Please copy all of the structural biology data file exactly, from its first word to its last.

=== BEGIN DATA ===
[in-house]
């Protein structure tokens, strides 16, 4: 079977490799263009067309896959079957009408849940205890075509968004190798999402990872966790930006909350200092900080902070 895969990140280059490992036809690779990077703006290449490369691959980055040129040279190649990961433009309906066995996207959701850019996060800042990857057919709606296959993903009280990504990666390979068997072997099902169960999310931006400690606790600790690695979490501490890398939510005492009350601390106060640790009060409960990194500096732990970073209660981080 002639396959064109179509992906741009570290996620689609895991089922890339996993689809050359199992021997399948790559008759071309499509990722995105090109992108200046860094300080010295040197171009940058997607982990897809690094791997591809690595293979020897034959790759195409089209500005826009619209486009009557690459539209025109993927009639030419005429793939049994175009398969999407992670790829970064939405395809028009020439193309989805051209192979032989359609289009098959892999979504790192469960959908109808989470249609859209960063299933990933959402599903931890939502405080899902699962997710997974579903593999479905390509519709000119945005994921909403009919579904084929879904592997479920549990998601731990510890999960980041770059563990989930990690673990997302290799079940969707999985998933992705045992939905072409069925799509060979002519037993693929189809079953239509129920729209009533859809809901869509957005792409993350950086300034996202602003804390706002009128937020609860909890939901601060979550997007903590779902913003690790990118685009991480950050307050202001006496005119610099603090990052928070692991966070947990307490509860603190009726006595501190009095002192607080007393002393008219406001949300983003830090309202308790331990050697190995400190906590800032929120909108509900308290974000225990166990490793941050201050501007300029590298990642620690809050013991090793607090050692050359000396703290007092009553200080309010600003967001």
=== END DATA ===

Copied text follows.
[in-house]
């Protein structure tokens, strides 16, 4: 079977490799263009067309896959079957009408849940205890075509968004190798999402990872966790930006909350200092900080902070 895969990140280059490992036809690779990077703006290449490369691959980055040129040279190649990961433009309906066995996207959701850019996060800042990857057919709606296959993903009280990504990666390979068997072997099902169960999310931006400690606790600790690695979490501490890398939510005492009350601390106060640790009060409960990194500096732990970073209660981080 002639396959064109179509992906741009570290996620689609895991089922890339996993689809050359199992021997399948790559008759071309499509990722995105090109992108200046860094300080010295040197171009940058997607982990897809690094791997591809690595293979020897034959790759195409089209500005826009619209486009009557690459539209025109993927009639030419005429793939049994175009398969999407992670790829970064939405395809028009020439193309989805051209192979032989359609289009098959892999979504790192469960959908109808989470249609859209960063299933990933959402599903931890939502405080899902699962997710997974579903593999479905390509519709000119945005994921909403009919579904084929879904592997479920549990998601731990510890999960980041770059563990989930990690673990997302290799079940969707999985998933992705045992939905072409069925799509060979002519037993693929189809079953239509129920729209009533859809809901869509957005792409993350950086300034996202602003804390706002009128937020609860909890939901601060979550997007903590779902913003690790990118685009991480950050307050202001006496005119610099603090990052928070692991966070947990307490509860603190009726006595501190009095002192607080007393002393008219406001949300983003830090309202308790331990050697190995400190906590800032929120909108509900308290974000225990166990490793941050201050501007300029590298990642620690809050013991090793607090050692050359000396703290007092009553200080309010600003967001």